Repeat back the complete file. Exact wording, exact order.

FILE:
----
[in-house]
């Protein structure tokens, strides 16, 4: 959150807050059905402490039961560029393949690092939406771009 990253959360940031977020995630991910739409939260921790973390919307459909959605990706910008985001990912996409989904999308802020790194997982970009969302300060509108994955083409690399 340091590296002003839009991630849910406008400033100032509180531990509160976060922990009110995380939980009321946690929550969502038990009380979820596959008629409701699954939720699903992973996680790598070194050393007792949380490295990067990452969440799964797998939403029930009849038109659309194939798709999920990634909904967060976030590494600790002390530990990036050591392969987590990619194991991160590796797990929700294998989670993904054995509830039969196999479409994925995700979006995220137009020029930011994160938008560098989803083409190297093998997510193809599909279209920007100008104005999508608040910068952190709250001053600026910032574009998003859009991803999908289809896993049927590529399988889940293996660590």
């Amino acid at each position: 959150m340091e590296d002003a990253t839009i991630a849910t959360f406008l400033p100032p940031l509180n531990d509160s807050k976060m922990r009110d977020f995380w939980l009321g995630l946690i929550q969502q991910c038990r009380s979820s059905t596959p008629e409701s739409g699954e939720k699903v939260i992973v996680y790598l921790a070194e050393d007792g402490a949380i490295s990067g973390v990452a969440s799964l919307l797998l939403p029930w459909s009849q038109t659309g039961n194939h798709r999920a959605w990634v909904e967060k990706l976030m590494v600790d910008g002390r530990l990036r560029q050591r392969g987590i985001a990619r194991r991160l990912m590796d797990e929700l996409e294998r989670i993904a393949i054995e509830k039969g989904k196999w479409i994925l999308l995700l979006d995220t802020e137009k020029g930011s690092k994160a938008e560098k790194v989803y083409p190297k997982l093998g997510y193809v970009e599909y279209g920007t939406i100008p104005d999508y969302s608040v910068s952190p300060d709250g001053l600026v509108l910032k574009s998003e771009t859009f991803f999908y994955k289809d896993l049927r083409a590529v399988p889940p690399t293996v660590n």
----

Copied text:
[in-house]
């Protein structure tokens, strides 16, 4: 959150807050059905402490039961560029393949690092939406771009 990253959360940031977020995630991910739409939260921790973390919307459909959605990706910008985001990912996409989904999308802020790194997982970009969302300060509108994955083409690399 340091590296002003839009991630849910406008400033100032509180531990509160976060922990009110995380939980009321946690929550969502038990009380979820596959008629409701699954939720699903992973996680790598070194050393007792949380490295990067990452969440799964797998939403029930009849038109659309194939798709999920990634909904967060976030590494600790002390530990990036050591392969987590990619194991991160590796797990929700294998989670993904054995509830039969196999479409994925995700979006995220137009020029930011994160938008560098989803083409190297093998997510193809599909279209920007100008104005999508608040910068952190709250001053600026910032574009998003859009991803999908289809896993049927590529399988889940293996660590």
């Amino acid at each position: 959150m340091e590296d002003a990253t839009i991630a849910t959360f406008l400033p100032p940031l509180n531990d509160s807050k976060m922990r009110d977020f995380w939980l009321g995630l946690i929550q969502q991910c038990r009380s979820s059905t596959p008629e409701s739409g699954e939720k699903v939260i992973v996680y790598l921790a070194e050393d007792g402490a949380i490295s990067g973390v990452a969440s799964l919307l797998l939403p029930w459909s009849q038109t659309g039961n194939h798709r999920a959605w990634v909904e967060k990706l976030m590494v600790d910008g002390r530990l990036r560029q050591r392969g987590i985001a990619r194991r991160l990912m590796d797990e929700l996409e294998r989670i993904a393949i054995e509830k039969g989904k196999w479409i994925l999308l995700l979006d995220t802020e137009k020029g930011s690092k994160a938008e560098k790194v989803y083409p190297k997982l093998g997510y193809v970009e599909y279209g920007t939406i100008p104005d999508y969302s608040v910068s952190p300060d709250g001053l600026v509108l910032k574009s998003e771009t859009f991803f999908y994955k289809d896993l049927r083409a590529v399988p889940p690399t293996v660590n």